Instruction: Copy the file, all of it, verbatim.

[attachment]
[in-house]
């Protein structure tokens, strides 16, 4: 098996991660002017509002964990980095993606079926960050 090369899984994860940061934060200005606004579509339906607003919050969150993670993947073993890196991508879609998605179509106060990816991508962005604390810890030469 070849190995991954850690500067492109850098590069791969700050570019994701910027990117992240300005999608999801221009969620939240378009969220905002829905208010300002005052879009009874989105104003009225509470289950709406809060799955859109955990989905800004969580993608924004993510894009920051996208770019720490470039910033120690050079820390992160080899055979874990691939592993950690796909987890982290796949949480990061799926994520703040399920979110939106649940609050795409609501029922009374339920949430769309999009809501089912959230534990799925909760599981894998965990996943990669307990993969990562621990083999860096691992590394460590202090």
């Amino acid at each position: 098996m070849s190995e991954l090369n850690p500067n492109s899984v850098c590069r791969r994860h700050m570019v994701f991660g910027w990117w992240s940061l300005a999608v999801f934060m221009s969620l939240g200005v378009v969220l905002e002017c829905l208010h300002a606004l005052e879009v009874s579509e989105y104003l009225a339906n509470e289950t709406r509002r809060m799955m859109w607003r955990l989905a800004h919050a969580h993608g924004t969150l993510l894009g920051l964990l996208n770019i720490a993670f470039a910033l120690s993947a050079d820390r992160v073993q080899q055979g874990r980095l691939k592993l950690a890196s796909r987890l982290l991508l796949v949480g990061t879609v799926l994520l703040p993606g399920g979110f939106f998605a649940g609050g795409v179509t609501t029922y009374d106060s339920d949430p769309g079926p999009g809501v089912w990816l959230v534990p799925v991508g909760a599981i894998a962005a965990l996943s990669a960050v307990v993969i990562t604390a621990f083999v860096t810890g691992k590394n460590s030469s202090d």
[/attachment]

[in-house]
């Protein structure tokens, strides 16, 4: 098996991660002017509002964990980095993606079926960050 090369899984994860940061934060200005606004579509339906607003919050969150993670993947073993890196991508879609998605179509106060990816991508962005604390810890030469 070849190995991954850690500067492109850098590069791969700050570019994701910027990117992240300005999608999801221009969620939240378009969220905002829905208010300002005052879009009874989105104003009225509470289950709406809060799955859109955990989905800004969580993608924004993510894009920051996208770019720490470039910033120690050079820390992160080899055979874990691939592993950690796909987890982290796949949480990061799926994520703040399920979110939106649940609050795409609501029922009374339920949430769309999009809501089912959230534990799925909760599981894998965990996943990669307990993969990562621990083999860096691992590394460590202090």
């Amino acid at each position: 098996m070849s190995e991954l090369n850690p500067n492109s899984v850098c590069r791969r994860h700050m570019v994701f991660g910027w990117w992240s940061l300005a999608v999801f934060m221009s969620l939240g200005v378009v969220l905002e002017c829905l208010h300002a606004l005052e879009v009874s579509e989105y104003l009225a339906n509470e289950t709406r509002r809060m799955m859109w607003r955990l989905a800004h919050a969580h993608g924004t969150l993510l894009g920051l964990l996208n770019i720490a993670f470039a910033l120690s993947a050079d820390r992160v073993q080899q055979g874990r980095l691939k592993l950690a890196s796909r987890l982290l991508l796949v949480g990061t879609v799926l994520l703040p993606g399920g979110f939106f998605a649940g609050g795409v179509t609501t029922y009374d106060s339920d949430p769309g079926p999009g809501v089912w990816l959230v534990p799925v991508g909760a599981i894998a962005a965990l996943s990669a960050v307990v993969i990562t604390a621990f083999v860096t810890g691992k590394n460590s030469s202090d």